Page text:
Creativity and the process of innovation are fertile grounds for psychological research, with applications spanning education, the arts, business and science. Last year, the U.S. Supreme Court took up the topic of creativity in the context of patent law. The case, Mayo Collaborative Services v. Prometheus Laboratories, Inc., revisited a long-observed legal prohibition on patenting the "laws of nature" and illustrates one of the many ways in which law, particularly intellectual property law, can be informed and shaped by psychological principles.
At issue in Mayo was a series of patents issued to Prometheus Labs regarding the treatment of autoimmune diseases with a drug called thiopurine. Although use of the drug is widespread, finding the correct dosage for each patient had been difficult because people metabolize the drug at different rates. Prometheus Labs discovered that certain compounds in the blood called metabolites accurately predicted whether a patient's dosage was likely to be effective or cause dangerous side effects and sought to patent this discovery. The patented process directed physicians to administer thiopurine to the patient, to measure the quantities of metabolites in the patient's blood and to adjust the dosage of thiopurine accordingly.
The Supreme Court, reviewing a challenge to the patent, held that Prometheus Labs had attempted to patent a law of nature that was inherently non-patentable. While recognizing that every invention involves, to some extent, a law of nature, the court noted that the patents at issue added nothing new or original to the biological relationship between thiopurine and metabolite levels. The court held that allowing Prometheus Labs to patent such a discovery would stifle future research and innovation, violating the central goal of the patent system: to encourage innovation.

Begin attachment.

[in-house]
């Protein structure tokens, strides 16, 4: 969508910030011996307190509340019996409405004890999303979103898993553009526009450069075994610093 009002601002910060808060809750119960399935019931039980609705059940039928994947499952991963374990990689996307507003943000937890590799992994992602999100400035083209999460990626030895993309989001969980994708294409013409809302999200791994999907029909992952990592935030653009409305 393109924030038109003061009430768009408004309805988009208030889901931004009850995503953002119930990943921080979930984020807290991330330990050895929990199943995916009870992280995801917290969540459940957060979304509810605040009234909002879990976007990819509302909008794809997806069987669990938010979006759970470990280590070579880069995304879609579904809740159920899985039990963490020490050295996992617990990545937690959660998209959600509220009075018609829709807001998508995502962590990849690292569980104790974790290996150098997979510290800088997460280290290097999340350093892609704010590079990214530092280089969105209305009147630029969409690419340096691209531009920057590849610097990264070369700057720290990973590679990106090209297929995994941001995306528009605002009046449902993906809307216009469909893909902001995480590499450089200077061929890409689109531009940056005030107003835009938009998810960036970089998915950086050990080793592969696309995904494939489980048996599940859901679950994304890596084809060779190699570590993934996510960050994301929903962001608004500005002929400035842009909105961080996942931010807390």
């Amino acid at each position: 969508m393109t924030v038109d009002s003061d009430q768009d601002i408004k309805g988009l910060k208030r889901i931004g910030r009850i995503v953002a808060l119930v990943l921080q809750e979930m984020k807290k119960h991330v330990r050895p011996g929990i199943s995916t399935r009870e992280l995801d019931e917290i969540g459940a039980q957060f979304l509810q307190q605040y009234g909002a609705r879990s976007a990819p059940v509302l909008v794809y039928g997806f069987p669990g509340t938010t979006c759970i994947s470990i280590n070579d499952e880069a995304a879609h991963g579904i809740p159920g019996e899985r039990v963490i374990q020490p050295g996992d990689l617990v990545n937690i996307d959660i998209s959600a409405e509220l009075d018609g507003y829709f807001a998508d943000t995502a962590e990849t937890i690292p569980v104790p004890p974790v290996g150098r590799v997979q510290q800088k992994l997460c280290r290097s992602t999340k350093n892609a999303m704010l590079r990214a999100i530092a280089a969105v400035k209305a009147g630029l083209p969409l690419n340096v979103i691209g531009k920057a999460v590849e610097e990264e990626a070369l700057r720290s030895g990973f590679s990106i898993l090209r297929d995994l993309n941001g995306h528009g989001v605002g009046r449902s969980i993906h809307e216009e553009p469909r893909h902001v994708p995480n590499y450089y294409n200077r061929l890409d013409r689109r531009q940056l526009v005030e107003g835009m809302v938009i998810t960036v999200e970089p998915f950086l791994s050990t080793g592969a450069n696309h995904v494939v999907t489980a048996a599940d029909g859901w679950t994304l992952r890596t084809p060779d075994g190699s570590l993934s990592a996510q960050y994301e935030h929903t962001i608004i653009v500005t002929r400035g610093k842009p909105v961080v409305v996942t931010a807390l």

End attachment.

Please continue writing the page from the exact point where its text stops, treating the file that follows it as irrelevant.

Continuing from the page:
The court, in Mayo, identified the competing incentives created by the availability of patents: The rights granted by patents are intended to provide an economic incentive for innovation but may also restrict the flow of information and cross-fertilization of ideas among inventors. To balance these interests, patents are generally issued only for inventions that are novel, not obvious and useful. The court also recognized the breadth of the fields to which patent law (and, more broadly, intellectual property law) applies. Different types of creative activities may involve different aspects of creativity.
Psychologists have much to contribute to an understanding of the cognitive processes by which people engage in creative activity, how those processes are similar and different across substantively different fields, what motivates creative activity, whether and how the rules of intellectual property can encourage or stifle innovation, and what else might be done to cultivate innovation. The processes involved in how people creatively identify problems to be examined and how they craft innovative solutions to those problems can differ — drawing differently, for example, on divergent or convergent thinking (see Northwestern University Law Review, 2010). In addition, how observers evaluate the novelty, obviousness or utility of an invention has implications for the application of the law.
Scholars have also begun to think about how psychology and patent law may come together to influence "large-scale collaborative creativity" (see Notre Dame Law Review, 2011). Modern scientific endeavors frequently involve teams of scientists and other scholars, rely on multidisciplinary contributions and unfold over lengthy periods of time. Whether and how individual contributors to these enterprises are motivated to be creative, how collaborative processes influence creativity, how information is shared (or not) in ways that promote or hinder creative processes, and other questions about how innovation occurs in group settings have important implications for the courses these large-scale projects will follow.